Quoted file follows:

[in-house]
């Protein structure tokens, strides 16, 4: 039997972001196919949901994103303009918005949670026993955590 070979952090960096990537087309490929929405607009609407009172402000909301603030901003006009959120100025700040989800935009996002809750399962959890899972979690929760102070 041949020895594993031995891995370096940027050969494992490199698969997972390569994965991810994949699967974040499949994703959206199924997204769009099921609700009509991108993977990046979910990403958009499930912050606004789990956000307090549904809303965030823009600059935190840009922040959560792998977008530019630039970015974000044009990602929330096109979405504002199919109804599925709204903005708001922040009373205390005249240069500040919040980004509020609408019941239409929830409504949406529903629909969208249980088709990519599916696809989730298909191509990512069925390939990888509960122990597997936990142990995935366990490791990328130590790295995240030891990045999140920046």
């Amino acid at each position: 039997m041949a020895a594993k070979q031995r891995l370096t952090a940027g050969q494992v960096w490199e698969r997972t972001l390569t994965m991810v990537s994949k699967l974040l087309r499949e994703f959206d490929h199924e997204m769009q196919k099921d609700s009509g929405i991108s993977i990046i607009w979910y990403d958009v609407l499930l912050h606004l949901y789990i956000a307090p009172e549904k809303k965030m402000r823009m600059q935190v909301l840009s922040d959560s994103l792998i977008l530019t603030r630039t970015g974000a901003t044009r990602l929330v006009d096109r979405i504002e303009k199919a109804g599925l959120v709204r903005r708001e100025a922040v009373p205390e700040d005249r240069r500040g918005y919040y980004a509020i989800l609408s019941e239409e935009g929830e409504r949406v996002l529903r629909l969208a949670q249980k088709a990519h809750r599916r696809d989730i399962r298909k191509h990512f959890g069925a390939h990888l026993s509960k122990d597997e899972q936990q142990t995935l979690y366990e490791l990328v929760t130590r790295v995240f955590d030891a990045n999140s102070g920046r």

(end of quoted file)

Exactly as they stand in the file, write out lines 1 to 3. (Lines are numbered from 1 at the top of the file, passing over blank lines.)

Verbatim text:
[in-house]
């Protein structure tokens, strides 16, 4: 039997972001196919949901994103303009918005949670026993955590 070979952090960096990537087309490929929405607009609407009172402000909301603030901003006009959120100025700040989800935009996002809750399962959890899972979690929760102070 041949020895594993031995891995370096940027050969494992490199698969997972390569994965991810994949699967974040499949994703959206199924997204769009099921609700009509991108993977990046979910990403958009499930912050606004789990956000307090549904809303965030823009600059935190840009922040959560792998977008530019630039970015974000044009990602929330096109979405504002199919109804599925709204903005708001922040009373205390005249240069500040919040980004509020609408019941239409929830409504949406529903629909969208249980088709990519599916696809989730298909191509990512069925390939990888509960122990597997936990142990995935366990490791990328130590790295995240030891990045999140920046």
């Amino acid at each position: 039997m041949a020895a594993k070979q031995r891995l370096t952090a940027g050969q494992v960096w490199e698969r997972t972001l390569t994965m991810v990537s994949k699967l974040l087309r499949e994703f959206d490929h199924e997204m769009q196919k099921d609700s009509g929405i991108s993977i990046i607009w979910y990403d958009v609407l499930l912050h606004l949901y789990i956000a307090p009172e549904k809303k965030m402000r823009m600059q935190v909301l840009s922040d959560s994103l792998i977008l530019t603030r630039t970015g974000a901003t044009r990602l929330v006009d096109r979405i504002e303009k199919a109804g599925l959120v709204r903005r708001e100025a922040v009373p205390e700040d005249r240069r500040g918005y919040y980004a509020i989800l609408s019941e239409e935009g929830e409504r949406v996002l529903r629909l969208a949670q249980k088709a990519h809750r599916r696809d989730i399962r298909k191509h990512f959890g069925a390939h990888l026993s509960k122990d597997e899972q936990q142990t995935l979690y366990e490791l990328v929760t130590r790295v995240f955590d030891a990045n999140s102070g920046r």